Re­lief for ex­pats in EU as threat to pen­sions is lifted

The Daily Telegraph - Your Money - - OPINION - Sam Brod­beck

Bri­tish pen­sion­ers liv­ing in the EU will still re­ceive rises in their state pen­sion pay­ments each year af­ter Brexit, the govern­ment has in­di­cated. There had been fears that mil­lions of ex­pats who live in Europe would see their pen­sions “frozen”, mean­ing their value would be steadily eroded over time. This is the sit­u­a­tion in coun­tries such as Canada, Aus­tralia and New Zealand, where Bri­tish state pen­sion pay­ments to ex­pats are not in­creased each year in line with in­fla­tion.

But an of­fi­cial up­date, pub­lished qui­etly last month, con­firms that thegGovern­ment in­tends to con­tinue in­creas­ing state pen­sions to ex­pats in the EU af­ter the UK leaves in 2019. The up­date showed that Bri­tain and the EU had the same po­si­tion on an­nual in­creases: that they would con­tinue to be made as now af­ter Brexit.

In ad­di­tion, Na­tional In­sur­ance con­tri­bu­tions made while abroad will also con­tinue to count to­wards the state pen­sion. You get the full state pen­sion, worth £159.55 a week, if you have 35 or more “qual­i­fy­ing” NI years on your record.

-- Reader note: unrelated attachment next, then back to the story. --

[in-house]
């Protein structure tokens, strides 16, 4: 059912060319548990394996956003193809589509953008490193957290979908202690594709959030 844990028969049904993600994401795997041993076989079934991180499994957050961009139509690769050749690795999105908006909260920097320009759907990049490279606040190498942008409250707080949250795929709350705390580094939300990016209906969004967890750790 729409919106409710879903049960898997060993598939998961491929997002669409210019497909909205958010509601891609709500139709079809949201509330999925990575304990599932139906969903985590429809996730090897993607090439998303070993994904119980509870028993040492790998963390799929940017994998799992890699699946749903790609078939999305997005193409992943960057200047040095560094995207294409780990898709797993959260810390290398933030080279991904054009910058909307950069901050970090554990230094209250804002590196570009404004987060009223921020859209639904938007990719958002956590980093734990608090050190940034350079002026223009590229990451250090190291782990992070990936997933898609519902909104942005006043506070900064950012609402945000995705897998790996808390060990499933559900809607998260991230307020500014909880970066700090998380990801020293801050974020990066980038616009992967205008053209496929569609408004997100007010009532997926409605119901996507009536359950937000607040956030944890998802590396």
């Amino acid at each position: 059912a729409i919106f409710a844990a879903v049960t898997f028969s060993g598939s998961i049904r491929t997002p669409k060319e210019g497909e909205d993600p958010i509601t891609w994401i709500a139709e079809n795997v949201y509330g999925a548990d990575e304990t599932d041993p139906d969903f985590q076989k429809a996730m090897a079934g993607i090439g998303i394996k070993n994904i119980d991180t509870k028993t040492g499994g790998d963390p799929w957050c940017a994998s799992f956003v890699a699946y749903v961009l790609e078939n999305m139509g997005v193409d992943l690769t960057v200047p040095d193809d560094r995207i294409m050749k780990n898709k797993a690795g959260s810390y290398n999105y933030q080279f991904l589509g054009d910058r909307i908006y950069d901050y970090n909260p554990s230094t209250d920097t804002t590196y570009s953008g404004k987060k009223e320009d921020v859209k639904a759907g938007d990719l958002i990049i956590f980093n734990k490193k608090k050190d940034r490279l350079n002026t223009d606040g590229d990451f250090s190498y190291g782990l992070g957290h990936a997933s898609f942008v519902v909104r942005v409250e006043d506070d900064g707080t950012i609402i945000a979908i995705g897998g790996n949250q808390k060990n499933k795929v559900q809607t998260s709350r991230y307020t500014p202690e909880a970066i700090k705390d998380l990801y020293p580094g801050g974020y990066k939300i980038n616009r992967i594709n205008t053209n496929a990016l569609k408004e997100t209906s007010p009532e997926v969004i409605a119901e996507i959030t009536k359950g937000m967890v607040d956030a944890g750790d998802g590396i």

James Walsh, of the Pen­sions and Life­time Sav­ings As­so­ci­a­tion, a trade body, said: “The UK and EU have agreed that the UK will con­tinue pay­ing and up­rat­ing state pen­sions to UK cit­i­zens liv­ing in EU coun­tries af­ter Brexit – and vice versa.

“This means, for ex­am­ple, that Bri­tish pen­sion­ers liv­ing in Spain will con­tinue to get the same an­nual in­fla­tion in­creases they would have got in the UK. The same will ap­ply to Span­ish pen­sion­ers res­i­dent in Bri­tain.”

The agree­ment also cov­ers peo­ple in coun­tries in the European Eco­nomic Area – Nor­way, Ice­land and Liecht­en­stein – as well as Switzer­land. As with other pol­icy areas, the whole Brexit deal will have to be ap­proved by Bri­tish and European par­lia­ments and gov­ern­ments. But it is thought the agree­ment over the state pen­sion is un­likely to be a stick­ing point now a deal has been struck.

“The fact they have been agreed so early in the process in­di­cates they are seen as un­con­tro­ver­sial, which will come as a re­lief to pen­sion­ers across the EU,” said Mr Walsh.

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